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Efforts to reform the U.S. health care system have placed considerable attention on patients’ financial burden from out-of-pocket drug costs. Patients frequently have difficulty paying for medications and although they are encouraged to discuss ways to lower drug costs with physicians, such communication frequently fails to occur.1-4 Physicians may be reluctant to initiate these cost discussions because some cost-cutting strategies involve potential trade-offs such as increased dosing frequency, or risk of side effects, or lower treatment effectiveness.1 Knowing patients’ willingness to consider such less than optimal cost-lowering strategies could encourage physicians to discuss drug costs with their patients.
We conducted a 2004 patient survey as part of the longitudinal Translating Research Into Action for Diabetes study to examine diabetes quality of care in 10 health plans and six states.5 Participants reported whether they wanted physicians to talk about medications that cost less but a) had to be taken more often, b) may have a slightly higher chance of side effects, or c) may not work as well.
Of the 5,085 patients (CASRO response rate 75%), two-thirds were willing to discuss at least one of the three trade-off strategies. Patients said they wanted to be told about lower cost drugs with higher chance of side-effects (38%), or lower effectiveness (32%), or higher dosing frequency (59%). Among the 712 participants (14%) who said they had reduced medication use because of cost, rates were 47%, 42%, and 82% respectively. Even among the 4,373 participants who had not reduced medication use because of cost, rates were 37%, 30%, and 56% respectively. Among those open to discussing trade-offs, only 19% said their physician usually or always discussed drug costs when prescribing. In multivariate analyses, participants with lower income, higher out-of-pocket drug costs, and poorer health were significantly more willing to discuss trade-offs (Table 1).
This is the first large-scale study to examine the willingness of patients with diabetes to discuss specific types of trade-offs to lower drug costs with their physicians. The majority wanted physicians to discuss ways to lower drug costs even if it required higher dosing frequency, and 1 in 3 wanted to know about lower cost drugs with potentially greater side-effects or lower effectiveness. Importantly, even among participants who did not decrease medication use because of cost, 1 in 4 wanted to know about cost-lowering strategies that could negatively affect health. Our findings are novel in that prior studies have only documented patients’ willingness to discuss out-of-pocket drug costs in general and not specific strategies that would require trade-offs.3,4 Physicians may be appropriately reluctant to discuss drug costs when they perceive cost-lowering strategies to be less optimal than patients’ current medications.1 However, physicians then risk patients reducing medication use to lower costs without telling their physicians’ or getting their advice.2 The fact that participants with poor (vs. good) health were significantly more willing to consider such trade-offs highlights further that physicians need to be actively involved in advising patients on the appropriateness of such trade-offs. A limitation of our study is that we did not present specific prescribing scenarios or measure patients’ actual treatment choice. When faced with real rather than theoretical choices, patients may opt to pay more rather than making any trade-offs. Patients’ willingness to make tradeoffs may also vary substantially across disease targets.6 However, our results support that patients are at least open to such discussions with physicians.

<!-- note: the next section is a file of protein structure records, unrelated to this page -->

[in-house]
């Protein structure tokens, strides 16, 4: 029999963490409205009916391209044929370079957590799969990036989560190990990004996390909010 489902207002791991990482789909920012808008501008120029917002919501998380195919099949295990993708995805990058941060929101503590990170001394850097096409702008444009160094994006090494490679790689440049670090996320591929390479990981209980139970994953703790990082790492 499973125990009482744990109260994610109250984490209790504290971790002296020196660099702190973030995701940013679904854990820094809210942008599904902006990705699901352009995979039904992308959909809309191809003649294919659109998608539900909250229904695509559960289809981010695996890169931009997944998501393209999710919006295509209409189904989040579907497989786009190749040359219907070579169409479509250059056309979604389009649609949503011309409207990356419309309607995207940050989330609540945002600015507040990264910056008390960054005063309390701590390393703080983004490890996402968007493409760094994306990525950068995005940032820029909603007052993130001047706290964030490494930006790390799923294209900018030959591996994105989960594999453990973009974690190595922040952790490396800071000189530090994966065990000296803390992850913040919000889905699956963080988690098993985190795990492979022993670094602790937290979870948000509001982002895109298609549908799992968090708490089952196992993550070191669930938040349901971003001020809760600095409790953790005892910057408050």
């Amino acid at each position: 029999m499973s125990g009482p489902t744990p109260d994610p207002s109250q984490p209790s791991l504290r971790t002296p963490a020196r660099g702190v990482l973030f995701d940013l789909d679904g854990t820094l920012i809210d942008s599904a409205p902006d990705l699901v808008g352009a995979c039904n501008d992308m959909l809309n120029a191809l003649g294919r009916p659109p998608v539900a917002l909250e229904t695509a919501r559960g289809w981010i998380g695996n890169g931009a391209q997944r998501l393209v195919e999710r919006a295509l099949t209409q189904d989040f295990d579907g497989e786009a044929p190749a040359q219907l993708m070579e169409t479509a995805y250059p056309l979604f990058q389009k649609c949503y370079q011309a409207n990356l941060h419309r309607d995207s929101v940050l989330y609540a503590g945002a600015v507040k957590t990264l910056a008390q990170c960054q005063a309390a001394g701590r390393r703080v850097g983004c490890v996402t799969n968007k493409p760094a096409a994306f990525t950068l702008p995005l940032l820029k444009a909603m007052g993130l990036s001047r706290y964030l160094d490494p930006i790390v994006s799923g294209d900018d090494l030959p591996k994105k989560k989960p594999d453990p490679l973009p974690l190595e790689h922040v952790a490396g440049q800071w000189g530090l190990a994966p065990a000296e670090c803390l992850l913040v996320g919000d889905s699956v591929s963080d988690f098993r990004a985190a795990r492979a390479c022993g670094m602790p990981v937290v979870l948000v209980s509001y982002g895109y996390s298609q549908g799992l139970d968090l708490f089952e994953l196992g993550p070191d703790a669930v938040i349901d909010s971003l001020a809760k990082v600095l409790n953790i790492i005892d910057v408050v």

Given patients’ financial burden from drug costs and willingness to discuss drug costs, physicians should not avoid initiating such cost discussions, even if the available strategies to lower drug costs could require patients to accept potential trade-offs.
This study was jointly funded by Program Announcement number 04005 from the Centers for Disease Control and Prevention (Division of Diabetes Translation) and the National Institute of Diabetes and Digestive and Kidney Diseases. The authors acknowledge the participation of our health plan partners. Significant contributions to this study were made by members of the Translating Research into Action for Diabetes (TRIAD) Study Group. The findings and conclusions in this report are those of the authors and do not necessarily represent the opinions of the funding organizations. Dr. Chien-Wen Tseng had full access to all of the data in the study and takes responsibility for the integrity of the data and the accuracy of the data analysis.
Financial disclosure : There are no financial conflicts or other author conflicts to disclose.